Affordable housing project -- As part of the affordable housing settlement and the consent decree between the Department of Justice and Westchester County, Rye opened an 18-unit complex this past August.

Rye Town Park -- Most of the financial and operational controls from the Rye Town Park Commission have been fully implemented and the park had a terrific year in terms of user experience and expected financial results.

Other Events

Rye Golf Club investigation -- The City began an investigation of the Club Manager and operations which goes back to 2007.  The review includes employee conduct, management oversight procedures and future direction of the Club as a City asset and enterprise fund. 

 Sandy -- Special thanks to our many emergency service personnel -- Rye Police, Auxiliary Police, Rye Fire Dept and Volunteer Fire, Emergency Medical personnel, DPW, and all City staff depts including Building, Planning, Recreation, City Manager's office and Engineering who all worked in concert during this major event.  And to the City Manager and Police Commissioner who led the storm preparation and emergency implementation and made the right calls.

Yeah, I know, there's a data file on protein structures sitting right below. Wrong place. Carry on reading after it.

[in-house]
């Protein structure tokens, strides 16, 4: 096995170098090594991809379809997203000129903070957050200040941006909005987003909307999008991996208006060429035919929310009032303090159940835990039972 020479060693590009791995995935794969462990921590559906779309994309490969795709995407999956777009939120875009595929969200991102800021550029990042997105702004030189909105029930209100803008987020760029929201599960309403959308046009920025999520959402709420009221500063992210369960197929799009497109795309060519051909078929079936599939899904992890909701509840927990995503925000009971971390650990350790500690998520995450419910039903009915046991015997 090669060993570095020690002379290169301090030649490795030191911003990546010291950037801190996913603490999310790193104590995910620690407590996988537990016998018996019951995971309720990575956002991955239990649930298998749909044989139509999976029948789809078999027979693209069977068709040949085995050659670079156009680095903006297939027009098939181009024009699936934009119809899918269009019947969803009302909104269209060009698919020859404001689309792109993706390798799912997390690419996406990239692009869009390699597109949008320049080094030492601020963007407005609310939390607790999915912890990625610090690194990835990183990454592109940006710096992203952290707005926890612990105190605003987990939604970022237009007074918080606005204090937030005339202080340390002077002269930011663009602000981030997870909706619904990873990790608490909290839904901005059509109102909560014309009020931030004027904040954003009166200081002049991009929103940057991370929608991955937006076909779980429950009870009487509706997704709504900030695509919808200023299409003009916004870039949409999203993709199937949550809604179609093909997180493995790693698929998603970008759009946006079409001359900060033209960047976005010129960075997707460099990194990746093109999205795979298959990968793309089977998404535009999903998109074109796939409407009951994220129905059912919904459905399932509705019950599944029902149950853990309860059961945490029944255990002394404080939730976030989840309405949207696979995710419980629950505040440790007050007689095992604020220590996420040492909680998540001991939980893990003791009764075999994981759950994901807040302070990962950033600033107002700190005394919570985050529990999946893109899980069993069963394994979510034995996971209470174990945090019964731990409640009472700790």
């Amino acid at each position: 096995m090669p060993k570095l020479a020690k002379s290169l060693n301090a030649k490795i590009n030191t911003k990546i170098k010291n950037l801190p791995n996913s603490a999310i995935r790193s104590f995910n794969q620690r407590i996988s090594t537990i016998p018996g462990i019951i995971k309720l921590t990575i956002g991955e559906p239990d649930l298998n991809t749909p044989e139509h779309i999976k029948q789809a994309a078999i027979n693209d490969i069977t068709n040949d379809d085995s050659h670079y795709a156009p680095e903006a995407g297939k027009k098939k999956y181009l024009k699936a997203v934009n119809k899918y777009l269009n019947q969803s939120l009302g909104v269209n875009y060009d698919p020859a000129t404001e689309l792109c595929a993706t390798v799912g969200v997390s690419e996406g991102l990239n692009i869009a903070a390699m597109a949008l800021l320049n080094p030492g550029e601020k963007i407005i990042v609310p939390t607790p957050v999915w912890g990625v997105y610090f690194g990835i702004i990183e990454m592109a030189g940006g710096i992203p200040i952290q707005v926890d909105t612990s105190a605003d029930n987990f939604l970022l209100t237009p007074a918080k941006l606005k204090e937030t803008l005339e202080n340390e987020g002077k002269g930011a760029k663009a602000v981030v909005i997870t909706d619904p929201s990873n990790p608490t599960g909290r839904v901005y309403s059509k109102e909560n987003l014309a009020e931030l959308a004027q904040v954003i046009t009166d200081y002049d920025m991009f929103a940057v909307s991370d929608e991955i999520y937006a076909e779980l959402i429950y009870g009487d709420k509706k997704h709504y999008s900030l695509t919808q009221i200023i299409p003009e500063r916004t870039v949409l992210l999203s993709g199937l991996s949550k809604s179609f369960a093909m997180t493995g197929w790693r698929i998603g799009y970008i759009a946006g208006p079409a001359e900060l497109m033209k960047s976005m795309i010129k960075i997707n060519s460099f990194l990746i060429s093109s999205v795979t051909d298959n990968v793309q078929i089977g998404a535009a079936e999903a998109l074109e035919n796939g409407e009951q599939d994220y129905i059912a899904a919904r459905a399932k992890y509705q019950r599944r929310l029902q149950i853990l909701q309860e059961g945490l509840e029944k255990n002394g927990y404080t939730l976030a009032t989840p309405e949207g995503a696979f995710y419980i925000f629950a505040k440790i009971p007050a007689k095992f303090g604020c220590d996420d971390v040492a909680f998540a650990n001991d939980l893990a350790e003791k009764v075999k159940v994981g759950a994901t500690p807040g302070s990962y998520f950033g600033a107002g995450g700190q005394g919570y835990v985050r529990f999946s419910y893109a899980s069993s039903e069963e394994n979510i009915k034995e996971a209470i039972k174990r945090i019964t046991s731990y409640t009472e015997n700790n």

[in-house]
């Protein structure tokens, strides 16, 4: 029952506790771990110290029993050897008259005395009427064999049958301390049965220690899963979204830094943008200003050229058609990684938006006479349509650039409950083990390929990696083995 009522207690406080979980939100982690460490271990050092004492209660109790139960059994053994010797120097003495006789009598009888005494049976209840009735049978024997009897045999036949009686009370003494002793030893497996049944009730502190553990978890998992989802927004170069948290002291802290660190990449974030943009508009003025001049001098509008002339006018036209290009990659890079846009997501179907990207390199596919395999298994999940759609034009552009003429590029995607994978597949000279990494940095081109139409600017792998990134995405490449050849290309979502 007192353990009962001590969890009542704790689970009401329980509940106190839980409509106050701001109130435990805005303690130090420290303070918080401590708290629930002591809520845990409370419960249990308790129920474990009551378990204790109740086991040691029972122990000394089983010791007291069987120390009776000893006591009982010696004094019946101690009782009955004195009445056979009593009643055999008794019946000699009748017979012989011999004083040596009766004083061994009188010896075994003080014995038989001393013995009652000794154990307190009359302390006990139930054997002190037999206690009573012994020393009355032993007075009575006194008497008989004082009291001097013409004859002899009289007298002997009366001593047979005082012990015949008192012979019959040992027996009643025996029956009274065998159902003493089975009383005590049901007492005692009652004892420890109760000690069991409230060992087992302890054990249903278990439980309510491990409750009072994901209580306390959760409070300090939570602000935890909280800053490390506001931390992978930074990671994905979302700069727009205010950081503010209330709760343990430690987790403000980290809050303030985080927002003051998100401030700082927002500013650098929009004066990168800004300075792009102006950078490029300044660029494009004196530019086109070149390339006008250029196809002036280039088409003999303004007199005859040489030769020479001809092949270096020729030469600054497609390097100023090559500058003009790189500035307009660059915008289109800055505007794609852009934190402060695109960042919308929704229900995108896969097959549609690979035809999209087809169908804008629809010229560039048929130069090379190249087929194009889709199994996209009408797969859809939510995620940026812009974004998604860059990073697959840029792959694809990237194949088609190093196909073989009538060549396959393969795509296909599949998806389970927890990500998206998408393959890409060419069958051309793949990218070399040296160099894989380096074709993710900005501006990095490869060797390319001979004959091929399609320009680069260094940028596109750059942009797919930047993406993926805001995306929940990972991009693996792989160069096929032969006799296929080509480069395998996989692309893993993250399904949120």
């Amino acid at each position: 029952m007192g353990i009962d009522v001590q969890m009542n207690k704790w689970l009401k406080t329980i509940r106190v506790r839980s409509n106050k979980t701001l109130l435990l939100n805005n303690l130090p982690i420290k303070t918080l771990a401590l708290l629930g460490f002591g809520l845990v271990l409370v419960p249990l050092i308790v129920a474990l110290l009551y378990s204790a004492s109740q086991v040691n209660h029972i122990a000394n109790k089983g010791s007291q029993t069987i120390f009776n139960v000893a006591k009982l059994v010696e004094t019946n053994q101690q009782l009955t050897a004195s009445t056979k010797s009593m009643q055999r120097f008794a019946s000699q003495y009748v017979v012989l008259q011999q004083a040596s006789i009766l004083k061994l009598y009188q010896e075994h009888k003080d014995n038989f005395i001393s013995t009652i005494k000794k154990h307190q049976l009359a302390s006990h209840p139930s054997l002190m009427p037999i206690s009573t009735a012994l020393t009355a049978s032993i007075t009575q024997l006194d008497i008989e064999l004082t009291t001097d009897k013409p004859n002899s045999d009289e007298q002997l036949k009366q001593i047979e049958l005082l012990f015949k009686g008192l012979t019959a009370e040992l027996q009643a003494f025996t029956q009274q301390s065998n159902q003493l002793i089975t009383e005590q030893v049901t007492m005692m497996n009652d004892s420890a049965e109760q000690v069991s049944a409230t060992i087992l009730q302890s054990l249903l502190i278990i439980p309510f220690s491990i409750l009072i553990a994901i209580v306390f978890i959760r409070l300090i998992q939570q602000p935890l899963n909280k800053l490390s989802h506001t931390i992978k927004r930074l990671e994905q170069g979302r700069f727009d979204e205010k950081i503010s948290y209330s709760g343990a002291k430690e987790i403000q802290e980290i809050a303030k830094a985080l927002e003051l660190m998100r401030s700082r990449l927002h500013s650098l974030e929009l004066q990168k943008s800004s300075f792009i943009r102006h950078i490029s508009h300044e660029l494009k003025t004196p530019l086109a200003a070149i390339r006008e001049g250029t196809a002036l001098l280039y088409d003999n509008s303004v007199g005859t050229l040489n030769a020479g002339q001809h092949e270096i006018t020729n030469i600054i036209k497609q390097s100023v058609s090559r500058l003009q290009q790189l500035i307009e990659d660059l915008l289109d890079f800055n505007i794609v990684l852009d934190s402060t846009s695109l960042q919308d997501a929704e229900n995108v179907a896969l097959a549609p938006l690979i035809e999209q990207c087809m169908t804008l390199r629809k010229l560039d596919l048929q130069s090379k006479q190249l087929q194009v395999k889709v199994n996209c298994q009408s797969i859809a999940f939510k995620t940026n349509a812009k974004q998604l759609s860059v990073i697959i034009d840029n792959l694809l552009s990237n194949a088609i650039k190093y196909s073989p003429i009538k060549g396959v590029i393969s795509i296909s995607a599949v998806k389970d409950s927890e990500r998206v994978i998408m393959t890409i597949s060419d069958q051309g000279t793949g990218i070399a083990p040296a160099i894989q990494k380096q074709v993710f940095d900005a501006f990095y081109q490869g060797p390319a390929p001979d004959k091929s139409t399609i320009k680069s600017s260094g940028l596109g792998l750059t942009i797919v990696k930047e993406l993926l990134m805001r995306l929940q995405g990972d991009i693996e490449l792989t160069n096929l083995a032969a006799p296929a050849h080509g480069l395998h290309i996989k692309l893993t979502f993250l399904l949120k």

Citizen emergency preparedness -- The City and residents began working to coordinate and implement a citizen preparedness plan that supplements the City’s emergency preparedness plan so that all residents are better informed well prior to an emergency and can take appropriate action as needed pre and post emergencies.

tedc January 08, 2013 at 09:43 PM
RYE GOLF CLUB - THEY KNEW The old saying is that talk is cheap - but it’s certainly not cheap when you’re paying the speaker to professionally advise you about matters they are required to research on your behalf. And that is what independent auditors do when they issue their management recommendations to the entity they are certifying the financial statements for. These required recommendations are always detailed in a formal letter to the governing board and management of the entity being audited every year. And sometimes formal presentations of the audit findings are requested for the board and managers so that the identified issues can be discussed and explored before being later addressed and resolved by management as overseen and directed by the governing board during the course of the upcoming year. That’s what’s expected and customary. But this, of course, is current day Rye. New from LausDeo10580 – http://www.lausdeo10580.com/lausdeo10580/2013/01/auditors-warned-of-deficiencies-in-inventory-bidding-and-cash-flow-controls-at-rye-golf-club.html